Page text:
Association between tendency towards depression and severity of rheumatoid arthritis from a national representative sample: the Medical Expenditure Panel Survey
School of Public Health and Tropical Medicine, Tulane University, New Orleans, USA. Current Medical Research and Opinion
(Impact Factor: 2.65).
07/2010; 26(7):1685-90. DOI: 10.1185/03007991003795808
The association between RA and depression has been well documented but so far there is not much research at a national level and none using a quick classification system of RA. The purpose of this study is to further determine if this association varies by differing severity in functional status of RA patients.
This study involved a retrospective pooled cross-sectional analysis of the Household Component of Medical Expenditure Panel Survey (MEPS) for the years 2004-2006. Each year's medical conditions file was merged with the person-level consolidated file. A total of 289 individuals comprised the final adult sample of RA and related diseases. RA cases were classified into four classes of functional status according to the ACR classification criteria. Tendency towards depression was ascertained by Patient Health Questionnaire (PHQ-2) scores with scores greater than or equal to three classified as high tendency towards depression. Multivariate logistic regression with survey weights was done using SAS 9.1.
After controlling for other relevant factors, patients belonging to Class III RA were 5.92 times more likely and those belonging to Class II RA were 3.78 times more likely to have high tendency towards depression as compared to Class I RA patients. Older age groups (>or=68 years) and physical activity were other significant predictors but in a negative direction, whereas a co-morbidity index of two showed a significant positive association.
The study provides important evidence that in a nationally representative sample of US non-institutionalized civilians, there is a strong association of depression to RA and related diseases by functional severity. However, the findings should be interpreted with caution because the data does not offer any information on duration in relation to PHQ-2 scores, thus making it hard to deduce if tendency towards depression was present before the diagnosis of RA. Furthermore, disease-specific and data-specific validation of the Charlson comorbidity index has not been done which leaves the possibility of residual confounding.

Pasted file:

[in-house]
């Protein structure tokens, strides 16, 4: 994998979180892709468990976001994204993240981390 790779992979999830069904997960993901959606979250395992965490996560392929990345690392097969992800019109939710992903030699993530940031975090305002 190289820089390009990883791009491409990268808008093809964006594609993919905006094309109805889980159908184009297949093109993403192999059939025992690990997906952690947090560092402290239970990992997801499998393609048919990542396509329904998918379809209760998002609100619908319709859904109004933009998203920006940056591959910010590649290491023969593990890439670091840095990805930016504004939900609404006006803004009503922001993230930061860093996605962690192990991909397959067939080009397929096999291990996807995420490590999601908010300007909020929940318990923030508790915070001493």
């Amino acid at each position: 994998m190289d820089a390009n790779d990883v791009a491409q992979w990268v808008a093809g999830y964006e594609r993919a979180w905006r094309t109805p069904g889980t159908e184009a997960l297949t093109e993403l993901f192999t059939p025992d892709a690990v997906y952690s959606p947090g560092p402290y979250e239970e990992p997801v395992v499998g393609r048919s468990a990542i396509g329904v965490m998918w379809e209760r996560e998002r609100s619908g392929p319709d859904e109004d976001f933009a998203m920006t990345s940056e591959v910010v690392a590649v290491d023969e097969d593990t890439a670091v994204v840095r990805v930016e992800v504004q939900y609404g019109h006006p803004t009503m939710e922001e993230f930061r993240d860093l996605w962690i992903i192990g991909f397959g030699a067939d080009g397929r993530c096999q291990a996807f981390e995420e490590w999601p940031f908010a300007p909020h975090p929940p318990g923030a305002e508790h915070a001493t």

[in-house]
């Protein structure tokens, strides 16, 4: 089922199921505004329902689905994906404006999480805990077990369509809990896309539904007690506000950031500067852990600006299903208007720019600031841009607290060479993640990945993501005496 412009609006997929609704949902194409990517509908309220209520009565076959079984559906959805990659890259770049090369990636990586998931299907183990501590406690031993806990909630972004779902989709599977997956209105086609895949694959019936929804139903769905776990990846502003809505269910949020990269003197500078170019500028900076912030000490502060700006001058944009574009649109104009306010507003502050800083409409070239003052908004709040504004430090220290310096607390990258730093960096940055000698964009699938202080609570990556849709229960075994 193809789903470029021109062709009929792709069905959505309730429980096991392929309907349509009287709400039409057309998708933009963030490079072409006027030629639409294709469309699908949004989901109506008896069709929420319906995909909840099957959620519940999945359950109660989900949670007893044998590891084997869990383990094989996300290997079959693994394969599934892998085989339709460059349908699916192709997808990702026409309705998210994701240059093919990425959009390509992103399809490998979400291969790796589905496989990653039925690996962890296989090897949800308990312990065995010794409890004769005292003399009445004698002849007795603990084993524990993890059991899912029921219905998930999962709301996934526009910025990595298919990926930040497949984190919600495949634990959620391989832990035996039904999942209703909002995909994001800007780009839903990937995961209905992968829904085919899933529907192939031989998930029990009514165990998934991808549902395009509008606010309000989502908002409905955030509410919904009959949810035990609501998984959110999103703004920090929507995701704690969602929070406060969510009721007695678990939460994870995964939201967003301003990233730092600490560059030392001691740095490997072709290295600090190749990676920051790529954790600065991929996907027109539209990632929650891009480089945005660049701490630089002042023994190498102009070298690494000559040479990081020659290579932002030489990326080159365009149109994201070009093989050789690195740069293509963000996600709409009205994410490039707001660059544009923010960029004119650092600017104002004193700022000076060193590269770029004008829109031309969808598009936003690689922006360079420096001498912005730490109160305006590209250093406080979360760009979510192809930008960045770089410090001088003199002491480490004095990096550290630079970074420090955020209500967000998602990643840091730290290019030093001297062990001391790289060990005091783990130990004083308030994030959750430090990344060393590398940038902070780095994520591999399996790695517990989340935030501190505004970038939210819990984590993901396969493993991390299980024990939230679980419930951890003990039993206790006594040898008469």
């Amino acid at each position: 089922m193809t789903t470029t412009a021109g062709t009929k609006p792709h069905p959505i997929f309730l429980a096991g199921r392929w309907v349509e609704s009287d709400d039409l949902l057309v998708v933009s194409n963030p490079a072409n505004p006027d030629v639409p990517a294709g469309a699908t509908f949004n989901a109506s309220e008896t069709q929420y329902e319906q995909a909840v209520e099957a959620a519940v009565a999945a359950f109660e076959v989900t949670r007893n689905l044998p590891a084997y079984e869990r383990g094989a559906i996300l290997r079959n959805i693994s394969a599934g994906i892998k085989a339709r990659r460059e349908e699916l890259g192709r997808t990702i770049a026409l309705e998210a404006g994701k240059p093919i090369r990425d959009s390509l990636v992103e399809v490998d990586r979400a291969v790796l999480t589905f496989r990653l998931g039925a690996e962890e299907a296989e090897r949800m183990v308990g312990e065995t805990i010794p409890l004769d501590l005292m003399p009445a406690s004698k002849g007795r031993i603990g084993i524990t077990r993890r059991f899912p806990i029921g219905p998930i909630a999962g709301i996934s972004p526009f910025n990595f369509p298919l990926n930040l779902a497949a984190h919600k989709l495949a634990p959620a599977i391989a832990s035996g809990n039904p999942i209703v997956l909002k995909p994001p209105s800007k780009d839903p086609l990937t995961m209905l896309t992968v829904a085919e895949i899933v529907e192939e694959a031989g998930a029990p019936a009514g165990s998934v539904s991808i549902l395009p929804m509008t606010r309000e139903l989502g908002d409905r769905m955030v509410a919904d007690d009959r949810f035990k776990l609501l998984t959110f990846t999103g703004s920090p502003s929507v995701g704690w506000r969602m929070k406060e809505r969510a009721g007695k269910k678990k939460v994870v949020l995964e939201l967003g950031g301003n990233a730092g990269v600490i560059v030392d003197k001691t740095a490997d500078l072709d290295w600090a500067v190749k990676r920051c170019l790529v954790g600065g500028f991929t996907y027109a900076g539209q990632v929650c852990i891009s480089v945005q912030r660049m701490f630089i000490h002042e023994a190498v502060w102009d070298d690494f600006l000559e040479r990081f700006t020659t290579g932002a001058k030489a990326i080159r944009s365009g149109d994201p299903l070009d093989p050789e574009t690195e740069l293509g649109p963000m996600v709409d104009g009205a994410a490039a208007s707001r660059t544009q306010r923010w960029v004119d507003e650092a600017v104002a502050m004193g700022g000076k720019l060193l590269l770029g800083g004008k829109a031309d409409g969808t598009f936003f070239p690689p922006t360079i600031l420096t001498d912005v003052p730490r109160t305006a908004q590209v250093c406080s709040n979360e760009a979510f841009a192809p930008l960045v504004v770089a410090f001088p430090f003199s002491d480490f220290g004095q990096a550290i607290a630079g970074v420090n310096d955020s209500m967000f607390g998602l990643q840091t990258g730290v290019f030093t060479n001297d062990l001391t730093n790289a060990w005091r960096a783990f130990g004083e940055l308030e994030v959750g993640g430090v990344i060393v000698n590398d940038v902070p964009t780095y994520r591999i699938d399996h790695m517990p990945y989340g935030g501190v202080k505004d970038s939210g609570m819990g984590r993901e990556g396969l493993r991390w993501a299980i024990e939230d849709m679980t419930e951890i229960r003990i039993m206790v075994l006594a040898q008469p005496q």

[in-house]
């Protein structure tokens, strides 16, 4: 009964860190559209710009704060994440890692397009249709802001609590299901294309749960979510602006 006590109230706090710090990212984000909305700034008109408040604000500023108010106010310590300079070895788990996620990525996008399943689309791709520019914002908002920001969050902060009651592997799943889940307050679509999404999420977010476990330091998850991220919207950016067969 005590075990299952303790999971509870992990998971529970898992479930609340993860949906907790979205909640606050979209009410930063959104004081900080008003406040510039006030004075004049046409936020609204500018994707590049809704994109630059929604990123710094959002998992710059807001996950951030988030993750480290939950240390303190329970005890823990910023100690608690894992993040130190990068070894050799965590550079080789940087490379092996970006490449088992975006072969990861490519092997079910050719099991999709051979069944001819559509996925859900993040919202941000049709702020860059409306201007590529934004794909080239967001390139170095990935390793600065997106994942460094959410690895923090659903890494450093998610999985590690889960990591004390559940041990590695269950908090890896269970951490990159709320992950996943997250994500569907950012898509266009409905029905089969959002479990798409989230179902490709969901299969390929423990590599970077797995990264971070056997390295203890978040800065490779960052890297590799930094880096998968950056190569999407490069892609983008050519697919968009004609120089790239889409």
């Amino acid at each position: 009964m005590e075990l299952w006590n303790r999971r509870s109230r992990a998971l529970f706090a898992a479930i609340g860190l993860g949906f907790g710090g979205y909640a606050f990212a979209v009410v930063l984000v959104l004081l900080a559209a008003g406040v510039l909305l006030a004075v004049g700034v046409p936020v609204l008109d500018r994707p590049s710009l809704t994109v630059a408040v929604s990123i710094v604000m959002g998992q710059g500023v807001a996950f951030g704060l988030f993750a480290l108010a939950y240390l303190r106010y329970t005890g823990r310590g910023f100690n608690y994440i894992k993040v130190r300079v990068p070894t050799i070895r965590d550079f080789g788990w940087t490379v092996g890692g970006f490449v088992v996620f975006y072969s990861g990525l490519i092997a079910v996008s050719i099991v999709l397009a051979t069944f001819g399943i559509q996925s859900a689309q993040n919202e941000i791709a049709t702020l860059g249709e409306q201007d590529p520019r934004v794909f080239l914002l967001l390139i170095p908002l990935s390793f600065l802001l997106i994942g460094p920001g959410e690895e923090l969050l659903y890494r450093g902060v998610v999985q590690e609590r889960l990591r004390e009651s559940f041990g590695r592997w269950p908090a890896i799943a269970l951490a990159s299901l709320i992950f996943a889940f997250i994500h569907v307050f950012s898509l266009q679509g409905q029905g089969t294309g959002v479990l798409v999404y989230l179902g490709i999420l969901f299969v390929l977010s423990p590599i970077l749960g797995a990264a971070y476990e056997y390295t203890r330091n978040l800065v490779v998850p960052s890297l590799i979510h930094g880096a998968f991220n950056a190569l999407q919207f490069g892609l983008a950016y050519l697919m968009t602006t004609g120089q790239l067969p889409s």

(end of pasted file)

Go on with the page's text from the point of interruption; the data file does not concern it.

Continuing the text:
Available from: Martin Rodriguez
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ABSTRACT: There has been much speculation on the importance of emotional factors in patients with immune-mediated inflammatory disease (IMID); it is only in the past 10 years that well designed, large-cohort studies have been able to clarify this relationship. This article provides an overview of evidence on the occurrence of depression and anxiety in IMID, and the role of these comorbidities as risk factors for onset of IMID, as well as the degree to which they affect the course of disease and treatment outcomes.
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ABSTRACT: Rheumatoid arthritis (RA) is a chronic inflammatory disease characterised by joint swelling, joint tenderness and joint destruction, leading to severe disability and premature mortality. RA is considered an autoimmune disease, however, lifestyle factors also influence the clinical manifestation of the disease. The ACR (American College of Rheumatology)-classification criteria have a significant limitation in discriminating patients suffering of early RA. To be able to treat these patients as soon as possible, the new ACR/EULAR-(European League Against Rheumatism-) classification criteria were developed. Despite medical treatment RA-patients often have deficits in body structure and function, activities, and participation. The international classification of functioning, disability and health (ICF) comprehensive core set for rheumatoid arthritis helps to assess patients' daily functioning and to plan a complex rehabilitation performed by a multidisciplinary team. Non-pharmacologic therapeutic options include exercise, occupational therapy, different physical modalities, psychologic care, and special diets. Such a rehabilitation program has to be individualised to optimise the effect and to conserve the patient's function and independence as long as possible.
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